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Can Subsidies Discipline Capital?

The Biden Administration's recent foray into industrial policy relies heavily on voluntary inducements to push firms to invest in renewable energy technology and domestic manufacturing. Some observers argue that this approach, commonly known as "derisking," will yield paltry results: firms will pursue the same priorities they would have absent the legislation, just with a better financial return. Yet subsidies do not only alleviate risk; they also impose a new risk of falling behind competitors, and so mold the landscape of profitability into a disciplinary force itself.

Learning Like a State: Statecraft in the Digital Age

Like all modern organizations, modern states are subject to a “data imperative”: a mandate to mine data and to decide what to manage based on what can be measured. In service of data-hungry machine learning techniques, the state (and its contractors) find themselves compelled not only to seek and demand new kinds of data, but also to mine it in a somewhat agnostic fashion to find the relations that stick. It is no longer necessary to flatten society to make it legible (as high modernism required); instead, ubiquitous data capture means that categories emerge inductively from regularities observed in the data.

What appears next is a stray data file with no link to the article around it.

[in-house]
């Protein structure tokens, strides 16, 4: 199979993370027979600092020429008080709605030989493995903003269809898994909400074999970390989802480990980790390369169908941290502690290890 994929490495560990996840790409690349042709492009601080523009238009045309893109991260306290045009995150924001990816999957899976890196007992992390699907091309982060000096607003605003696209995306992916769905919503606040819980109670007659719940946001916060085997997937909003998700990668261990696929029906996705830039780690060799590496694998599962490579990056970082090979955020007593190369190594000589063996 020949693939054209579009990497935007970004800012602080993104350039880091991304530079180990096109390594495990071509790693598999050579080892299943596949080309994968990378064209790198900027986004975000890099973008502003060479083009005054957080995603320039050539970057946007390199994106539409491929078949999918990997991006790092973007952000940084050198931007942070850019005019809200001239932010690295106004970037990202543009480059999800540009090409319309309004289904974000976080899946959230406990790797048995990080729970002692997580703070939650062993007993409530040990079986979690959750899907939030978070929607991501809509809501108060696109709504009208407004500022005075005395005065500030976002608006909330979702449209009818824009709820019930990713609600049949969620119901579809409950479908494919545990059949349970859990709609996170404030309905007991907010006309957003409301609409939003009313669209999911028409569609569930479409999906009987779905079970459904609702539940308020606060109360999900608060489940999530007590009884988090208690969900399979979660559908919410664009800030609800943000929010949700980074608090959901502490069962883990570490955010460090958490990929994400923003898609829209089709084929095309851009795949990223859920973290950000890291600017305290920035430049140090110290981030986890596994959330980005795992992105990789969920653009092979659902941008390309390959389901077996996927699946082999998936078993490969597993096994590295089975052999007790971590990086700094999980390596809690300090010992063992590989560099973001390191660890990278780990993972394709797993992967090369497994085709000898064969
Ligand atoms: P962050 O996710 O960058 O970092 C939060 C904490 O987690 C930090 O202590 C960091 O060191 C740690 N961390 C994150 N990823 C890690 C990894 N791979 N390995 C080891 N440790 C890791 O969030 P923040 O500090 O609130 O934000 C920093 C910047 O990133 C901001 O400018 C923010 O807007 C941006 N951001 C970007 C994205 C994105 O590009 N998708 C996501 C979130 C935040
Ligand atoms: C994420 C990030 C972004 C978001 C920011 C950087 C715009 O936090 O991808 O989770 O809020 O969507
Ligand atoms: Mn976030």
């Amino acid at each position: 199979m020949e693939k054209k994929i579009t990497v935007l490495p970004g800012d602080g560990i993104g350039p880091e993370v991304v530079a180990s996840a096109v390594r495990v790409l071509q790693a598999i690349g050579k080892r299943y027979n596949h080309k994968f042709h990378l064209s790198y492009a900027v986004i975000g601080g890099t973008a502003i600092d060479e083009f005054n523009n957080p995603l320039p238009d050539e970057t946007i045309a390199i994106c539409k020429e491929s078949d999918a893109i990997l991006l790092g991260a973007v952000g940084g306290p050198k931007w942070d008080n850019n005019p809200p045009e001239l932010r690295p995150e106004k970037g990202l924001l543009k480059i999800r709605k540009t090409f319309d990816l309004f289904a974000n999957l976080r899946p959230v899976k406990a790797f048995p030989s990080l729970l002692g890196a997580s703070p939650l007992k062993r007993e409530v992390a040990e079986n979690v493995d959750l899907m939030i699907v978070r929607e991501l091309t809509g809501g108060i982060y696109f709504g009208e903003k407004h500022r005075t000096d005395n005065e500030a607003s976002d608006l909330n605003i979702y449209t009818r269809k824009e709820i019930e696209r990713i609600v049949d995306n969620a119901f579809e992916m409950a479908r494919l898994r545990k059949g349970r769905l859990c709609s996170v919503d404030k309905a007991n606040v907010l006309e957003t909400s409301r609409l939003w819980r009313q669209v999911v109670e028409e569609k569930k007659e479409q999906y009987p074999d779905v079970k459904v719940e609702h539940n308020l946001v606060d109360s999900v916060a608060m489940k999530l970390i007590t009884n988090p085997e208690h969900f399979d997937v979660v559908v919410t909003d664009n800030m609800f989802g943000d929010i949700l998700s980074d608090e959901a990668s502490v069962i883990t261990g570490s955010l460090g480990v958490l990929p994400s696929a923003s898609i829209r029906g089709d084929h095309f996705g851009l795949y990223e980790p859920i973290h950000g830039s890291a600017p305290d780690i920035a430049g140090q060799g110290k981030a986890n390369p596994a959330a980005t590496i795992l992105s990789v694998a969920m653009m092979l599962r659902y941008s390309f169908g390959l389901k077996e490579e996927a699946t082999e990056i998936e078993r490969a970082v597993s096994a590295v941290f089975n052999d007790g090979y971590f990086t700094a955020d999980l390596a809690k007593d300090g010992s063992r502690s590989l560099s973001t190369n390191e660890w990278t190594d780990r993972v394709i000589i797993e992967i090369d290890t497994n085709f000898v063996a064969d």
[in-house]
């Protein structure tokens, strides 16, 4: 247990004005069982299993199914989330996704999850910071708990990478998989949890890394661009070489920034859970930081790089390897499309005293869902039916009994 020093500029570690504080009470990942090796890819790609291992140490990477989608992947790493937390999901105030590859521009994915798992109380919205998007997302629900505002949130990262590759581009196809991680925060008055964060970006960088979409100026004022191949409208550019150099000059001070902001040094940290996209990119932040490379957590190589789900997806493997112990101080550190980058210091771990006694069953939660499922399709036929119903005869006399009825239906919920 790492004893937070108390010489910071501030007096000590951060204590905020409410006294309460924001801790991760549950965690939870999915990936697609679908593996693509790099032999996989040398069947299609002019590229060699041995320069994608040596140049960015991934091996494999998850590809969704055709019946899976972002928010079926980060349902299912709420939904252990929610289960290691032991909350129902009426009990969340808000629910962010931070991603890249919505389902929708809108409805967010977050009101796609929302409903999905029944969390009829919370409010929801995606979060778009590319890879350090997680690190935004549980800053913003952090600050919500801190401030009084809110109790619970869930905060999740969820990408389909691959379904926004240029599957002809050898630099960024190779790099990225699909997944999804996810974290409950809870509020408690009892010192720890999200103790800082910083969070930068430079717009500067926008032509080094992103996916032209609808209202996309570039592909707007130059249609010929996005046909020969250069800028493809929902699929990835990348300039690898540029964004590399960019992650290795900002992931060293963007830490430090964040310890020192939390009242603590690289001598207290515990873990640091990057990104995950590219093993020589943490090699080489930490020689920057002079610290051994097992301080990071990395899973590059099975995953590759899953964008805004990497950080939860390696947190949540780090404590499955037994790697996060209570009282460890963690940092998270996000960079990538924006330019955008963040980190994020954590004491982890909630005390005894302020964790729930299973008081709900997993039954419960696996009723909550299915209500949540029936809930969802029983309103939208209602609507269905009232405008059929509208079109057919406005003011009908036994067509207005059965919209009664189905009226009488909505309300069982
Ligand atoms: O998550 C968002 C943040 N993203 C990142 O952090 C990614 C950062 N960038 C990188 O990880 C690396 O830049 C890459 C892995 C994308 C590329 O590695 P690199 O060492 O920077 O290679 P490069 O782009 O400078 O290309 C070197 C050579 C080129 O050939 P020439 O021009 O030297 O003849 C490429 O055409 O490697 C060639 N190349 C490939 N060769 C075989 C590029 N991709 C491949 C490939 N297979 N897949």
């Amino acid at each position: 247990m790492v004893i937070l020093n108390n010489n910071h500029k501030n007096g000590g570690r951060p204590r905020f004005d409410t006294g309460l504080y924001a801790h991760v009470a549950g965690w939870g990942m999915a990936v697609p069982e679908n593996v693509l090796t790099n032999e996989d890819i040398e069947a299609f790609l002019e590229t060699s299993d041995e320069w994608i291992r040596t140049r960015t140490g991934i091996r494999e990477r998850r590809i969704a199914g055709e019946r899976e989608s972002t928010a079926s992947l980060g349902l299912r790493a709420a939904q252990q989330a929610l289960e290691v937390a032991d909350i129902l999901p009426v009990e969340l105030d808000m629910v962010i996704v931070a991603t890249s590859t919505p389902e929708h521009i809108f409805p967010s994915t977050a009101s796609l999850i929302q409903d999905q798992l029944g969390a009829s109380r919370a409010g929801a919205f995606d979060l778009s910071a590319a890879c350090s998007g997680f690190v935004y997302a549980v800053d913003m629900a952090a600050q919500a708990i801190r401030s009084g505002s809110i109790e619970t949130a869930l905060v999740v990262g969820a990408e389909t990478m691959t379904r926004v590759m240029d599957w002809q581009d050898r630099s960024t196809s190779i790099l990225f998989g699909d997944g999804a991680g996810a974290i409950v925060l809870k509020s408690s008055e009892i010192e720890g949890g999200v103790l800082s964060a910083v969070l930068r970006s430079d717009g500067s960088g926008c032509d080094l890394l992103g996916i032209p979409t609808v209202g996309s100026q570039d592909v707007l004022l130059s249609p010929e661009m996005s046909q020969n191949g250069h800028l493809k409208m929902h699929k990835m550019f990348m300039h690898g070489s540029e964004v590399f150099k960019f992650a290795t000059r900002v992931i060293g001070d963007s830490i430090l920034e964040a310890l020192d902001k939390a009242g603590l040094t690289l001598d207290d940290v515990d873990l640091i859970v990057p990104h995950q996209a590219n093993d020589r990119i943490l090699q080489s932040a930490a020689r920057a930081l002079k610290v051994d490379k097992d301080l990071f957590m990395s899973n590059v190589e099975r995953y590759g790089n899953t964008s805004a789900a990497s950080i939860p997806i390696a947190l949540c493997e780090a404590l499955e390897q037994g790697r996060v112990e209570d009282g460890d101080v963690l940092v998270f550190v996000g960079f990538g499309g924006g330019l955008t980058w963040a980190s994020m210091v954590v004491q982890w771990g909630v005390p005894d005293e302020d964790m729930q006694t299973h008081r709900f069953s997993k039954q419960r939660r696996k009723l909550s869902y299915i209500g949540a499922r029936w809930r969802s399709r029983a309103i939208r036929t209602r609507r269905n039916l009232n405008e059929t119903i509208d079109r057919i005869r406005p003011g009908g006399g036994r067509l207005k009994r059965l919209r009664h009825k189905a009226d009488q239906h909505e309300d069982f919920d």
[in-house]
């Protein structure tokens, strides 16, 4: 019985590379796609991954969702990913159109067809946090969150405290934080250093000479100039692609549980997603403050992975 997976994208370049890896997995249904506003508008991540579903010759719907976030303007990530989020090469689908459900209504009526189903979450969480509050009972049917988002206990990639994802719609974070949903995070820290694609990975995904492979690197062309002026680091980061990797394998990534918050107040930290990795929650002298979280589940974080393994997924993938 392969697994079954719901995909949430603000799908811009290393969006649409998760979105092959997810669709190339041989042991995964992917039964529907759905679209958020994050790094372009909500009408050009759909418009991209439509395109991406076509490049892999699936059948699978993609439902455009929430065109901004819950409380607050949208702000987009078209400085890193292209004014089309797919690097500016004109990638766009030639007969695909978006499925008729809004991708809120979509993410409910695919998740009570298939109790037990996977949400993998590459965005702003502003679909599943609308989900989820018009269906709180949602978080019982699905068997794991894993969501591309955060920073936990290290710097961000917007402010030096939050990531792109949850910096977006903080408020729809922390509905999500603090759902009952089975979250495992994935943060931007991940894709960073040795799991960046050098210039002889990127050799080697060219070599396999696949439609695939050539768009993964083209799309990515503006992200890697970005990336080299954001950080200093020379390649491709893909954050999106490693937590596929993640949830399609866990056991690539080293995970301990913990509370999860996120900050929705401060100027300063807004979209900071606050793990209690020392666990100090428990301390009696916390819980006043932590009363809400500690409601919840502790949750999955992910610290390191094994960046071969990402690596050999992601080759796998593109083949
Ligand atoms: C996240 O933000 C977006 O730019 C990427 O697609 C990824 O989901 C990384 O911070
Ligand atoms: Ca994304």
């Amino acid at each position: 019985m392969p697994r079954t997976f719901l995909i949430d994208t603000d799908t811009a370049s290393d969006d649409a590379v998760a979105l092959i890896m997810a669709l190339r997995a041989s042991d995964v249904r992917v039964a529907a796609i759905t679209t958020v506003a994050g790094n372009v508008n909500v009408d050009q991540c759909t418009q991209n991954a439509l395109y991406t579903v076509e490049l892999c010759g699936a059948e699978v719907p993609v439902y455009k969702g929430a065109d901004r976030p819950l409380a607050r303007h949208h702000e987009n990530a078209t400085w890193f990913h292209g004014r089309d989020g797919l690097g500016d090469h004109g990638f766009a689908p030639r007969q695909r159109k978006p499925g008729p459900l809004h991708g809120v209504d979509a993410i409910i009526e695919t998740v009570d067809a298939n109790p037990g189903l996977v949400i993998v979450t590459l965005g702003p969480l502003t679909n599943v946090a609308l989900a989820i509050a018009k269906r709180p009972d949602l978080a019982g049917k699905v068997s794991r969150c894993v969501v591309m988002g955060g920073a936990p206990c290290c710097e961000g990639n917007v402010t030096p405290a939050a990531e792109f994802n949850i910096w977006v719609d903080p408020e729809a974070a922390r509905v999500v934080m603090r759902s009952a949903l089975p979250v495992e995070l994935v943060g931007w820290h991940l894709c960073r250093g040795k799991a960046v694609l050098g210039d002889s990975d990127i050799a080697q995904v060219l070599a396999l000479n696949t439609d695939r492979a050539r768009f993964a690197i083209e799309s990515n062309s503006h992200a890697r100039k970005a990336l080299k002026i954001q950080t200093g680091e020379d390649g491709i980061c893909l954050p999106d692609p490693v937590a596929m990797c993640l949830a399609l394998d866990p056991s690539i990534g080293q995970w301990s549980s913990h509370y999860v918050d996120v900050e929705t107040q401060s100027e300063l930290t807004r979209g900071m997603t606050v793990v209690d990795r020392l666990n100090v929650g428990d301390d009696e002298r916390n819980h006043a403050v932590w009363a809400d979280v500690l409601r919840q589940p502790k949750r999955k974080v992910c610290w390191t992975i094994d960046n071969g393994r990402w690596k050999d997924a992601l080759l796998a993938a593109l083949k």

The Truth about Buybacks

People claim to be worried about stock buybacks. In fact, the buybacks are a stand-in for what we can all see: business in this country works for wealthy shareholders, not workers, customers, or communities.

Guiding Innovation’s Hand: Industrial Policy Against Inequality

This post turns our attention to The Meritocracy Trap's argument that industrial policy contributed to the technological innovations that over-reward elite workers at the expense of the poor and working class, and that industrial policy will be essential to build a fairer economy.